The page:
On this episode of Rock Pop and Roll, we focus on the peculiar history of Rod Stewart.
Some Good and a Little Bit of the Bad: Rod Stewart In the 1980’s.
Rod Stewart is nearing 60 years in the music business, right up there with the Rolling Stones and The Who. He's in the Rock and Roll Hall of fame, inducted in 1994. He released 32 solo albums, not counting live and greatest hits compilations.
During the 1960s, Rod Stewart was a part of the Jeff Beck Group. In 1969, he joined The Faces. If you don’t know The Faces, you need to. Black Crowes fans out there? They were essentially a 90s version of the Faces. A party on stage, a swaggering rock band that was loose, riffing like the Stones, and probably underrated in their place in the rock timeline. Stewart joined them as his solo career was getting going, creating an odd dynamic.
Stewart scored his first solo success with the album Every Picture Tells A Story, which featured the hit single "Maggie May" in 1971. That same year, the Faces had their biggest US hit with the song "Stay With Me.”
Stewart had dual recording contracts with different labels, as both a solo artist and as a member of the Faces. In 1975 Ronnie Wood began working with the Rolling Stones, and the band broke up. And that’s where Rod’s career both took off and fell apart, depending on what you like.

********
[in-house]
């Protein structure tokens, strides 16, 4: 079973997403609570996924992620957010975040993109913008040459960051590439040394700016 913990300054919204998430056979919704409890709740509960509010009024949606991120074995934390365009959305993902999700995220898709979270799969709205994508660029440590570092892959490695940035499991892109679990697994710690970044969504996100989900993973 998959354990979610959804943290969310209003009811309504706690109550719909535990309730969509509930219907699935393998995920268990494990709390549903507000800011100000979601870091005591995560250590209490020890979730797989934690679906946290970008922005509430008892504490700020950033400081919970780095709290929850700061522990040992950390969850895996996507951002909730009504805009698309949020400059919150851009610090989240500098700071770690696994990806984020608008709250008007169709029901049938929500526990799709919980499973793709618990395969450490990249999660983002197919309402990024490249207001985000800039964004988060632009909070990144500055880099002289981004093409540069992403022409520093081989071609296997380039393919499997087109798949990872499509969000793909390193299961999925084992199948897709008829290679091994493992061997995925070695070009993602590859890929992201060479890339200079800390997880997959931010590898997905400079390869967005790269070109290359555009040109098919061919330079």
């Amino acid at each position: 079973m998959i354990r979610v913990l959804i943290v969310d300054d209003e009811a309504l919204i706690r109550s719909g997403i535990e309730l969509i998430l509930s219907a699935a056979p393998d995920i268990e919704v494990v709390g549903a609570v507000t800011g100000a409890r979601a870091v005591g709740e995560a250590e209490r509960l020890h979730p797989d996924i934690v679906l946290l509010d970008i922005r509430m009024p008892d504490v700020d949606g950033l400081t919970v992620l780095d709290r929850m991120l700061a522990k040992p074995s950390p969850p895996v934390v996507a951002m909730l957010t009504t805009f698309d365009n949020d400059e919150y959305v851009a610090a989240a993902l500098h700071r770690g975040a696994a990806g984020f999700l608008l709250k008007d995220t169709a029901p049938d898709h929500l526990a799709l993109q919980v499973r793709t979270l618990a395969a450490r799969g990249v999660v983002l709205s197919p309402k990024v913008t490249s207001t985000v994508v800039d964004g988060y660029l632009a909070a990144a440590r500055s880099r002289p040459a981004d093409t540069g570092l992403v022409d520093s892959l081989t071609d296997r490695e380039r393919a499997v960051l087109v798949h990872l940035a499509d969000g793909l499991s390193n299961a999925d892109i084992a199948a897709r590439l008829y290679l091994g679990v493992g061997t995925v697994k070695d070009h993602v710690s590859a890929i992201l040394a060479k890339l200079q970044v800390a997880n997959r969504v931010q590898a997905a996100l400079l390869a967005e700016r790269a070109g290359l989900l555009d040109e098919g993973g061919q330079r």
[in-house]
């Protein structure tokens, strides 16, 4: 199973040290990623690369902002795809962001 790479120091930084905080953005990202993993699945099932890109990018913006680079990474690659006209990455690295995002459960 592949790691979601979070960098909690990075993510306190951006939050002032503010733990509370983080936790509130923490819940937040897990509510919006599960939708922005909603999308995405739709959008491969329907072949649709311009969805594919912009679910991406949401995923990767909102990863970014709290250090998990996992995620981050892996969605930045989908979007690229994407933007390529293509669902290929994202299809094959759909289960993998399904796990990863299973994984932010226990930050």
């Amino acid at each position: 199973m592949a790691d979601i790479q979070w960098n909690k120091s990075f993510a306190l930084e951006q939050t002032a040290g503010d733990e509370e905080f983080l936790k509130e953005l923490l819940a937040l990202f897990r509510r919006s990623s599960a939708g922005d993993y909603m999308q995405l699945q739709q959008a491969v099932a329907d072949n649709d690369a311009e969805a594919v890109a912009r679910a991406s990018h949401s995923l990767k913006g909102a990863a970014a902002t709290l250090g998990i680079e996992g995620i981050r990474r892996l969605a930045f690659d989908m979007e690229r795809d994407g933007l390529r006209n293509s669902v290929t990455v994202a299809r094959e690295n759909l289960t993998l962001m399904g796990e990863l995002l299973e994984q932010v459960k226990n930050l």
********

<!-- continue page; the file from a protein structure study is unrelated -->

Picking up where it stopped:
Somewhere along the line, he morphed into something different than before. What the hell happened? Stewart moved to a more new wave direction in 1980 by releasing the album Foolish Behaviour. The album produced one hit single, "Passion", which reached No. 5 on the US Hot 100 Billboard Charts. The hits kept coming – although pretty disposable if we look back at them today. A time capsule of the era more than great tunes.
They all had the signature Rod Stewart rasp. That was the key - highly recognizable and gives even the smoothest song a bit of grit. That’s his gold.
It is the curious case of Rod The Mod.
Hear Spotify playlist: Rod Stewart in the 80's with bonus cuts
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